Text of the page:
First Past the Post: March 5

Sukhumbhand Paribatra

East and South Asia

Chinese premier Wen Jiabao kicks off the National People’s Congress with an address and an official goal of 7.5% growth.

Malaysia strikes in Borneo — one of the most bizarre relationships in international affairs.

Incumbent Bangkok governor Sukhumbhand Paribatra (pictured above) of the Democrat Party won reelection on Sunday.

Haruhiko Kuroda begins confirmation hearings in Japan’s Diet to become the next Bank of Japan governor.

Another minister designee of South Korean president Park Guen-hye steps aside.

North America

A tough spell for Alberta premier Alison Redford — the populist Wildrose is once again leading polls.

The New Democrats seem set to win the British Columbia provincial elections in May.

Canadian MP Marc Garneau challenged Justin Trudeau for running a campaign without substance at a Liberal Party leadership debate on Sunday.

Latin America / Caribbean

Venezuelan president Hugo Chávez has a new respiratory condition — not a good trajectory for the cancer-stricken leader.

Francisco Toro and Juan Cristobal Nagel have compiled the best of the past decade of posts at their always-thoughtful Caracas Chronicles into a book.

Brazil’s economy grew by just 0.9% in 2012. [Portuguese]

Puerto Rican governor Alejandro García Padilla wants to boost the economy through energy and tourism.

Sub-Saharan Africa

Uhuru Kenyatta leads in the early Kenyan presidential results, but it’s still too early to know much of anything as of 1 a.m. EST (yes, the counting is very slow).

Full interactive results from Kenya’s IEBC here.

Forget ethnicity — Kenya has two tribes, rich and poor.

Some honest mocking of lazy Western media tropes on Kenya.

Djibouti’s opposition gets a warning from the government.

Keep an eye on western Kenya’s result, in particular.

Some kudos to outgoing Kenyan president Mwai Kibaki for remaining relatively above the fray in the current election.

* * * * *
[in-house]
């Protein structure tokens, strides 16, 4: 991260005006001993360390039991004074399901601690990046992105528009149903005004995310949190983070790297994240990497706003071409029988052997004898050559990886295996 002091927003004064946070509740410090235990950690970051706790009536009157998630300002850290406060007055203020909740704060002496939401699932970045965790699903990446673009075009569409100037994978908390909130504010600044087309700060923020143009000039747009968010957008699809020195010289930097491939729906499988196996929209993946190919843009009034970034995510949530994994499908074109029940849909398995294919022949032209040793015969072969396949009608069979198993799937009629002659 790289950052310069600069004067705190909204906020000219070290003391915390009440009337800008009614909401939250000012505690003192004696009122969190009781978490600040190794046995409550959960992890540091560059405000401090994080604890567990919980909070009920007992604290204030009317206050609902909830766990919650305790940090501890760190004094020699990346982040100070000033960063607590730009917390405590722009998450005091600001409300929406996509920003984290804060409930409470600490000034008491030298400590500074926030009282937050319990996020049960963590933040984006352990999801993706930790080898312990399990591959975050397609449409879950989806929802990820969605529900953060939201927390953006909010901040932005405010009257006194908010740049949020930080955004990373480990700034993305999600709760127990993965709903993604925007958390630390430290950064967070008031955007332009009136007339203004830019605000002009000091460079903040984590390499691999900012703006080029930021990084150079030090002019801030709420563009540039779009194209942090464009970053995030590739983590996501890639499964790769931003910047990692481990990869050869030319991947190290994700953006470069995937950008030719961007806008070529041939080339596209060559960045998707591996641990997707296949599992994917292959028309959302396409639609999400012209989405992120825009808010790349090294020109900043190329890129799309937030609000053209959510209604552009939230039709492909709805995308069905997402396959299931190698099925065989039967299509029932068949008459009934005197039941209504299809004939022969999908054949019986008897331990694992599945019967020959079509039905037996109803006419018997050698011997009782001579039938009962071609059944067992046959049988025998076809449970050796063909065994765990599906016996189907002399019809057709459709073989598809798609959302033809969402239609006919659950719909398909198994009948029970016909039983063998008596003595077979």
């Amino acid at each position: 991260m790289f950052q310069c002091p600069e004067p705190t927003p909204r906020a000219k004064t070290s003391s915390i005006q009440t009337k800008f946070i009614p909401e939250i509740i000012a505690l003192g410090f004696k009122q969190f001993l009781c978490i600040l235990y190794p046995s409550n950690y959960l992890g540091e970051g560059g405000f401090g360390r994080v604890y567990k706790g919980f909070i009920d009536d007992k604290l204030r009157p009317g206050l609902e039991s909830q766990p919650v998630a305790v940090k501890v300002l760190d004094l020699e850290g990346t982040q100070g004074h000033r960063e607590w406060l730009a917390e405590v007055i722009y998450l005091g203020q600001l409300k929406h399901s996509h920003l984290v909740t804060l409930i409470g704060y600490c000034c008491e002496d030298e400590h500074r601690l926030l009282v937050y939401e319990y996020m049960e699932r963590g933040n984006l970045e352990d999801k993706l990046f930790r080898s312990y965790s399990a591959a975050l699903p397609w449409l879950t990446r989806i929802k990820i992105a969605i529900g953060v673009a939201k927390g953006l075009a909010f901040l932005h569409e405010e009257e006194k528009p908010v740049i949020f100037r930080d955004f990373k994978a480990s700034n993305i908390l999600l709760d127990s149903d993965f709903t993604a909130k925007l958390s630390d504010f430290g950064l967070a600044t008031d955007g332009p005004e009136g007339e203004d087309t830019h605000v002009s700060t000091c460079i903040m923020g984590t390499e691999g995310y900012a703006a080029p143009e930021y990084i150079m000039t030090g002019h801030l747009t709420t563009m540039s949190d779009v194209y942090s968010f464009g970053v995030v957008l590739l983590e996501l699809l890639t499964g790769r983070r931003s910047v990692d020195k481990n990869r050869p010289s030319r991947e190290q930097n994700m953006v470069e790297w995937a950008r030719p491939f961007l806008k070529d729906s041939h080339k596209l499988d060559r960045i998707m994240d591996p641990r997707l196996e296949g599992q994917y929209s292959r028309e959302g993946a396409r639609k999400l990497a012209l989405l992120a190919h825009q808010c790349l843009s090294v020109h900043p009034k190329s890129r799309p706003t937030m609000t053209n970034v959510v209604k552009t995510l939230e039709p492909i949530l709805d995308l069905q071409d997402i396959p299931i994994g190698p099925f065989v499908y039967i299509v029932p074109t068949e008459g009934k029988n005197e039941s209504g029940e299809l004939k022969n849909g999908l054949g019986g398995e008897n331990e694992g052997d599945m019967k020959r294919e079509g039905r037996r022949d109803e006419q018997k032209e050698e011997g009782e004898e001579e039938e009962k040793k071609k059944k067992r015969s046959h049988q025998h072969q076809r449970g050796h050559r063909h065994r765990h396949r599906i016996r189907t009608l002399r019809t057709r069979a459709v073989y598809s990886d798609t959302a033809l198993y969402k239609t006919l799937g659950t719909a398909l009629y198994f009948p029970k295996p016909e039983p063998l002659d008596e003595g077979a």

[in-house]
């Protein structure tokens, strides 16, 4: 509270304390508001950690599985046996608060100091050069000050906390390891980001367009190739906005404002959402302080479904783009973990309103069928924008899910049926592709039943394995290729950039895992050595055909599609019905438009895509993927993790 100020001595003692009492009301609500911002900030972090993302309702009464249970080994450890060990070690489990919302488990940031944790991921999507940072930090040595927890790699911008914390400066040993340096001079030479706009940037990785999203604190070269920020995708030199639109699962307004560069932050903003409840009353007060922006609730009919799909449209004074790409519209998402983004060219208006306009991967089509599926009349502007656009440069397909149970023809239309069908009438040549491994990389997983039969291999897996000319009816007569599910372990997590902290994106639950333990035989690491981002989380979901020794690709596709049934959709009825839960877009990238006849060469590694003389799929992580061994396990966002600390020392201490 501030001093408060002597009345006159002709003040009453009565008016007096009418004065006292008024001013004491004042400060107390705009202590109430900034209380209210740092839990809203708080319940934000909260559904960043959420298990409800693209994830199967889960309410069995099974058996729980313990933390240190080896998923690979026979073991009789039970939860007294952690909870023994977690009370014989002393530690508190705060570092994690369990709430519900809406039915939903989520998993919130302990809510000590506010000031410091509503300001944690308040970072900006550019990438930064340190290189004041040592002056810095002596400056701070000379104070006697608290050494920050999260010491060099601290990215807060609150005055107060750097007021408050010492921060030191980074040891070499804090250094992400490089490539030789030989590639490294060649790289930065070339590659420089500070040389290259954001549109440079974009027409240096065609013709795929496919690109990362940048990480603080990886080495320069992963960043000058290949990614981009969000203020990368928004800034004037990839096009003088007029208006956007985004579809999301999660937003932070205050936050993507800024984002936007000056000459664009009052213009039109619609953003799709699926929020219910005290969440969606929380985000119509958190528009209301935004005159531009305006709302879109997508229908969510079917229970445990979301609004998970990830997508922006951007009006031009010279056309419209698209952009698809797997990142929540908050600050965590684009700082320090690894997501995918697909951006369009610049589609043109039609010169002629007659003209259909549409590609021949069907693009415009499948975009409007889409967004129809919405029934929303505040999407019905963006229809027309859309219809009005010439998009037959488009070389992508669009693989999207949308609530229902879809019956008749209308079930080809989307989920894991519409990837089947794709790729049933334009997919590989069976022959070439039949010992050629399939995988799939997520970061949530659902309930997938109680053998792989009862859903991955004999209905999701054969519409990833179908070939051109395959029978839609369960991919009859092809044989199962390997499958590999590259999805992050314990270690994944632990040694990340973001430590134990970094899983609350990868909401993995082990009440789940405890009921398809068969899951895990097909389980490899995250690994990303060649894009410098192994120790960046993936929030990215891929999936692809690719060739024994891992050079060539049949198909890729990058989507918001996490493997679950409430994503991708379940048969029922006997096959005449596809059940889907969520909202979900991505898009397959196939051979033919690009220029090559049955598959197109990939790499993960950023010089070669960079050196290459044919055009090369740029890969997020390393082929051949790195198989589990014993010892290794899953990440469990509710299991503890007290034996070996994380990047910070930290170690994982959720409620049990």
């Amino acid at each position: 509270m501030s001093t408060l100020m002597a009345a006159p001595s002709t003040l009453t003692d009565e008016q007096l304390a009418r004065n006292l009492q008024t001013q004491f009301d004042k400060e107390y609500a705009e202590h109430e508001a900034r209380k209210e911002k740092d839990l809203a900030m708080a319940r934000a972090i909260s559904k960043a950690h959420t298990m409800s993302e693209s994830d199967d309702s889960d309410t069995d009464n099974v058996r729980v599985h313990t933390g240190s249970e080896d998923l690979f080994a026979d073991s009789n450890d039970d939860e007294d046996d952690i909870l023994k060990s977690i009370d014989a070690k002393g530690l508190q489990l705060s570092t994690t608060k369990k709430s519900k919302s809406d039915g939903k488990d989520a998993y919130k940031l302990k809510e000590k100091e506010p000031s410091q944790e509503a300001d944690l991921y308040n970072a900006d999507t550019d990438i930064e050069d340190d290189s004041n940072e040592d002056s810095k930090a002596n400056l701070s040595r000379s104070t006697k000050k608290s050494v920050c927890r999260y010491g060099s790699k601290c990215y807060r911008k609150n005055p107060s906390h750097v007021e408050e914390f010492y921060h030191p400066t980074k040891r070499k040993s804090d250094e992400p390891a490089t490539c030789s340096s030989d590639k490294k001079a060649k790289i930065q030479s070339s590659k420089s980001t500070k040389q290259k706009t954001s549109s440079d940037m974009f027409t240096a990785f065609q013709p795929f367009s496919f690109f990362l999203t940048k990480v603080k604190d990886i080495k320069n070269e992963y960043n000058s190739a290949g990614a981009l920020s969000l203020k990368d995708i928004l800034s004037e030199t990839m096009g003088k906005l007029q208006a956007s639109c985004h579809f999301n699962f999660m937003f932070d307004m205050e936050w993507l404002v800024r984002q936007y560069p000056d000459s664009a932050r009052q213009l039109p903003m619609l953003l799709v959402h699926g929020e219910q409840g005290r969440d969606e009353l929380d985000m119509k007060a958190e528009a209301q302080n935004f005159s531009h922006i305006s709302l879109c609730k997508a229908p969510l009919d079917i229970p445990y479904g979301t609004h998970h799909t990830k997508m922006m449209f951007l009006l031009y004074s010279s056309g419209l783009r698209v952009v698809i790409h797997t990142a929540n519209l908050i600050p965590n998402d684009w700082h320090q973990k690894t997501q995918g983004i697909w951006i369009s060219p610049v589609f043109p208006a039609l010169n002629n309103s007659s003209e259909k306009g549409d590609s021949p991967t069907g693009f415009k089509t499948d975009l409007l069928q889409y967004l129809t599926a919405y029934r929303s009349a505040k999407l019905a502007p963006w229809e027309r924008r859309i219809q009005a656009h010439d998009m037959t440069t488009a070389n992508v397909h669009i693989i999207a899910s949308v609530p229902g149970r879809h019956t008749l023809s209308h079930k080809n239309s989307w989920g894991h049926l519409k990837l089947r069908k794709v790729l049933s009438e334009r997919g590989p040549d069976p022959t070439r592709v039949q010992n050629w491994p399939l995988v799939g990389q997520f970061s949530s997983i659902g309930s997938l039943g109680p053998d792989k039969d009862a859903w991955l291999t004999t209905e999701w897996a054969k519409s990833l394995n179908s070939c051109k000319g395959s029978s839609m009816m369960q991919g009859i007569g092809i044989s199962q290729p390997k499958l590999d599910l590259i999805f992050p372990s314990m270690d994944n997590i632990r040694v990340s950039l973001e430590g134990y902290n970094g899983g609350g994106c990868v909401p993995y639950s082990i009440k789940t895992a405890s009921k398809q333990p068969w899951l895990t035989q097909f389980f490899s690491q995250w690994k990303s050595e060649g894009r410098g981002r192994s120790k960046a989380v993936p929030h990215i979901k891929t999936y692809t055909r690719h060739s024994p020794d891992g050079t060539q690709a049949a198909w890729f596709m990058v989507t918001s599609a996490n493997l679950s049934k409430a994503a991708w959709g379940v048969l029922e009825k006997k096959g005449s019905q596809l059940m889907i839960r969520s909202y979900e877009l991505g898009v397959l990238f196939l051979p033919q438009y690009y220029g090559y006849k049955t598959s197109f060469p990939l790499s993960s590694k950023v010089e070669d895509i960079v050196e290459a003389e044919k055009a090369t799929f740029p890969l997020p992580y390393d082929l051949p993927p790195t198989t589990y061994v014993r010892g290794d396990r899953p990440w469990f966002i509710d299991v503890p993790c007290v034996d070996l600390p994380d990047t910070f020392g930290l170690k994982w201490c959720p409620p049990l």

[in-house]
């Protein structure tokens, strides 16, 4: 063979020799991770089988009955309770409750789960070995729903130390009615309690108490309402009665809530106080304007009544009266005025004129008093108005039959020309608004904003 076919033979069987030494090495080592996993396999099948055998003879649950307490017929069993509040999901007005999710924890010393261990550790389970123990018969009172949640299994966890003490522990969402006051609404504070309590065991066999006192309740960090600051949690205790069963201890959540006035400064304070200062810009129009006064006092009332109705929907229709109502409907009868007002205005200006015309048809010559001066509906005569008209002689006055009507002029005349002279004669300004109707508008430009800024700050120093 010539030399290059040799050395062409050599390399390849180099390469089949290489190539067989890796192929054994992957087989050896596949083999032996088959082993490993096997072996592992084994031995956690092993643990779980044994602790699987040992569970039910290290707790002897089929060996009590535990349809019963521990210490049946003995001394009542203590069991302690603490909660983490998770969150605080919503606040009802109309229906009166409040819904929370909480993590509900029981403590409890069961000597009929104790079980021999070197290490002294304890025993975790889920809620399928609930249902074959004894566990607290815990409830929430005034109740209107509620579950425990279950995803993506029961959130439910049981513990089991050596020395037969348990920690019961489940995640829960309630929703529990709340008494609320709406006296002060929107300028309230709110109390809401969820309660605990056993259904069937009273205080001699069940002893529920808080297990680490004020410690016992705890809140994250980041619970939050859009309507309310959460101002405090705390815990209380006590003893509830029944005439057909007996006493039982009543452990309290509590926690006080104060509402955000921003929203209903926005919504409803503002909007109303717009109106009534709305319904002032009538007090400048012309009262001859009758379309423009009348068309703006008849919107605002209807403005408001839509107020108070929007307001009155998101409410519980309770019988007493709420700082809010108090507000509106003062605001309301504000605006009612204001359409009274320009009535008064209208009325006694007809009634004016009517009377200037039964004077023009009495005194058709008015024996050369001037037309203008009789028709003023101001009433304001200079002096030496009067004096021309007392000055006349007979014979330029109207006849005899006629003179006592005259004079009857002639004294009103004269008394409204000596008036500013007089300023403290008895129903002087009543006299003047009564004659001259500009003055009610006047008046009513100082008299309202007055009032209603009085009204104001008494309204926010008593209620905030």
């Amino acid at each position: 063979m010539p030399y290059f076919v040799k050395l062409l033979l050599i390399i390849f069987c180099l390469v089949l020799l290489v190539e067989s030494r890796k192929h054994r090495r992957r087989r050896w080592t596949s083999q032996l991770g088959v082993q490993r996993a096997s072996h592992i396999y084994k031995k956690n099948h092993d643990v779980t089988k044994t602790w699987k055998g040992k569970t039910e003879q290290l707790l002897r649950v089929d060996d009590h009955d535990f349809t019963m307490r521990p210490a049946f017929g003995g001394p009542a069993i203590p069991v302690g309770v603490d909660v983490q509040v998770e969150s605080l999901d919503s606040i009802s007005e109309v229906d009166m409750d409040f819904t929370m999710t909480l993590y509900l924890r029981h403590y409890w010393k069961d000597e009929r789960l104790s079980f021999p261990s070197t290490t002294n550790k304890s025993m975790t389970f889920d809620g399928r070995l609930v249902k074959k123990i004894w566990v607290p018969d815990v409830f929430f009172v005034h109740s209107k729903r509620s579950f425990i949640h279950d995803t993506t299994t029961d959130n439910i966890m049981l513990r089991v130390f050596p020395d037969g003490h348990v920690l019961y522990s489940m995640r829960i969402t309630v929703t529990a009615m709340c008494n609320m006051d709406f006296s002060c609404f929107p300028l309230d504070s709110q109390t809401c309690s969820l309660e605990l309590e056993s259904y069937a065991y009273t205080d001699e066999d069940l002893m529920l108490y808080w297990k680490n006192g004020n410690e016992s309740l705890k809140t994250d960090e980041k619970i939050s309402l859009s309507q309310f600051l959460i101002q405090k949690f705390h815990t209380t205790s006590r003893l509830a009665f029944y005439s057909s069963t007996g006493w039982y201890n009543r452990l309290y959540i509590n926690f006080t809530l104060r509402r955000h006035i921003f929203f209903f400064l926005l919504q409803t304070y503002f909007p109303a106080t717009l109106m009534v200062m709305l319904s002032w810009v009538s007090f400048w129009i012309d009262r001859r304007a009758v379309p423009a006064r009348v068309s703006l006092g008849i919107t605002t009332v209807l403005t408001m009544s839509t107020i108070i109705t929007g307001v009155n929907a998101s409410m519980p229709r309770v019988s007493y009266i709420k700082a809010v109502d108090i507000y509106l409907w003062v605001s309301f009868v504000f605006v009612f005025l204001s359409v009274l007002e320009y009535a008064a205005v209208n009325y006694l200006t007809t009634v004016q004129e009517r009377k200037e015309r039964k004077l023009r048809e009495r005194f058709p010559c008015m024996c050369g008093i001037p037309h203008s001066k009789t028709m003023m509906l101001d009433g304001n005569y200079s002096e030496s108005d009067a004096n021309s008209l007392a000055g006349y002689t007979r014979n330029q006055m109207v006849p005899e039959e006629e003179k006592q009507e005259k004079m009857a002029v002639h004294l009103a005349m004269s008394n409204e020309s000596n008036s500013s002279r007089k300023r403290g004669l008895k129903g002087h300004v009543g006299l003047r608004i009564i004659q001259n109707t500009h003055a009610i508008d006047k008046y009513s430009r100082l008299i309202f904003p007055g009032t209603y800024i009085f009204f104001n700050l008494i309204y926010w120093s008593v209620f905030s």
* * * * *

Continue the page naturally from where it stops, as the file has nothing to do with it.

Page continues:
Defeated Ghanaian presidential candidate Nana Akufo-Addo gets his day at the supreme court on March 14.

Nigeria is set to eclipse South Africa as the continent’s largest economy.


More than two-thirds of Swiss voters have approved curbs on executive compensation in a referendum.

Rumbles that the current governor of the Bank of Italy, Ignazio Visco, may lead a technocratic government.  I think that’s unlikely, but there it is.

Beppe Grillo’s army of newly-elected Five Star Movement deputies comes to Rome.

Germany will veto extending the Schengen free-border zone to Romania and Bulgaria later this week.

Labour still leads the Nationalist Party in advance of Maltese elections on March 9.

Former Polish president Lech Walesa is in trouble for making anti-gay remarks.

Charlemagne at The Economist checks in on Golden Dawn, Greece’s neo-nazi party.

Denmark’s conservatives would improve their poll standing if Lars Barfoed were to step down as leader.

Czech president Václav Klaus will face treason charges from the Czech senate in his final days in office over a pardon scandal.

Russia and Former Soviet Union

Fredrik M Sjoberg, writing at The Monkey Cage, argues why there might be something to claims of electoral fraud in Armenia by presidential loser Raffi Hovannisian.

Russian president Vladimir Putin and Ukrainian president Viktor Yanukovych are meeting to discuss natural gas and customs unions.

Middle East and North Africa

Israeli prime minister Benjamin Netanyahu spoke to the American Israeli Public Affairs Committee in Washington by satellite Monday.

It looks like Netanyahu will cave on including the haredim in his next government coalition.

More on Tunisia.

Tough interview with former UK prime minister Tony Blair on Iraq, a decade later (see below).

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